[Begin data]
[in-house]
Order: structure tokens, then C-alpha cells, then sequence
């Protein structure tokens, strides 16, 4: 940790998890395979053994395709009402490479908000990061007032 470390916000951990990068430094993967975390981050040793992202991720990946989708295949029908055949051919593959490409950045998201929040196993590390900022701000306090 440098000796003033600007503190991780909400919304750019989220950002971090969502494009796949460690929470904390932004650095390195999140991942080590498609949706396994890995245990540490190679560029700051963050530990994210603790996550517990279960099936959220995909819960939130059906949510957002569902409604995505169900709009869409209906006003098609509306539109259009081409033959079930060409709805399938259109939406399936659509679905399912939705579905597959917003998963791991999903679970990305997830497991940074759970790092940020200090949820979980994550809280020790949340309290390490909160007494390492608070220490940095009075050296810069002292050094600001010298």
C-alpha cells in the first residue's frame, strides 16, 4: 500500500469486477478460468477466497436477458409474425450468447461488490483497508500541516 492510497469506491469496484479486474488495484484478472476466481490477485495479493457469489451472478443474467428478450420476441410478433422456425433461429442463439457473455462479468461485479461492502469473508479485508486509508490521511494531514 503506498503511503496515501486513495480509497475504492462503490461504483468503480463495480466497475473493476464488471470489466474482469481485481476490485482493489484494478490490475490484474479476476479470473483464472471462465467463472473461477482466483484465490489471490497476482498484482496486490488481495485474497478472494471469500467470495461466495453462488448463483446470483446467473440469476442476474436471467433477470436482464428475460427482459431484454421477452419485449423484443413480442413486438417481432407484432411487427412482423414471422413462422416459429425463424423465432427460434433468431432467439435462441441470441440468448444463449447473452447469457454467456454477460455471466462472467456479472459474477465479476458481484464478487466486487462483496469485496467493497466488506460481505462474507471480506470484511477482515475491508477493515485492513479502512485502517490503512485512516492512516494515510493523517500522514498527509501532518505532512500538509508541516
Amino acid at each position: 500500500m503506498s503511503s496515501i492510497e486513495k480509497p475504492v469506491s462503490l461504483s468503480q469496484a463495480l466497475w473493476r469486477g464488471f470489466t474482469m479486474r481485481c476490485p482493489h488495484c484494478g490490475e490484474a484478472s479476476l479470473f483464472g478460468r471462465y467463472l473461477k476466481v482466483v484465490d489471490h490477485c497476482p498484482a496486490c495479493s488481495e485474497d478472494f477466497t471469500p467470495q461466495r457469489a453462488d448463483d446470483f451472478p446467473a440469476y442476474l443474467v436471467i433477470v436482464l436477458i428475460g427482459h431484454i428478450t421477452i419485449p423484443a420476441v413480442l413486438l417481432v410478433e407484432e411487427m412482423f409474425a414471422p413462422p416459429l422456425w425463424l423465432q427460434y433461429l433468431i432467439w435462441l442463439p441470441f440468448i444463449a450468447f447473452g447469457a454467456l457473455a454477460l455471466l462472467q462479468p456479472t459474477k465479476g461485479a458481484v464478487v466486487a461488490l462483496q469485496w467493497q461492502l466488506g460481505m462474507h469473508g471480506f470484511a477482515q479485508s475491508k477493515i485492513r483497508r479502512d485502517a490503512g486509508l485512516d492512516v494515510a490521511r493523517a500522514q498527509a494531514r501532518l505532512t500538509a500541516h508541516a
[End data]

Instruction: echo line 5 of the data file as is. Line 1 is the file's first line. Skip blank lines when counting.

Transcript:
Amino acid at each position: 500500500m503506498s503511503s496515501i492510497e486513495k480509497p475504492v469506491s462503490l461504483s468503480q469496484a463495480l466497475w473493476r469486477g464488471f470489466t474482469m479486474r481485481c476490485p482493489h488495484c484494478g490490475e490484474a484478472s479476476l479470473f483464472g478460468r471462465y467463472l473461477k476466481v482466483v484465490d489471490h490477485c497476482p498484482a496486490c495479493s488481495e485474497d478472494f477466497t471469500p467470495q461466495r457469489a453462488d448463483d446470483f451472478p446467473a440469476y442476474l443474467v436471467i433477470v436482464l436477458i428475460g427482459h431484454i428478450t421477452i419485449p423484443a420476441v413480442l413486438l417481432v410478433e407484432e411487427m412482423f409474425a414471422p413462422p416459429l422456425w425463424l423465432q427460434y433461429l433468431i432467439w435462441l442463439p441470441f440468448i444463449a450468447f447473452g447469457a454467456l457473455a454477460l455471466l462472467q462479468p456479472t459474477k465479476g461485479a458481484v464478487v466486487a461488490l462483496q469485496w467493497q461492502l466488506g460481505m462474507h469473508g471480506f470484511a477482515q479485508s475491508k477493515i485492513r483497508r479502512d485502517a490503512g486509508l485512516d492512516v494515510a490521511r493523517a500522514q498527509a494531514r501532518l505532512t500538509a500541516h508541516a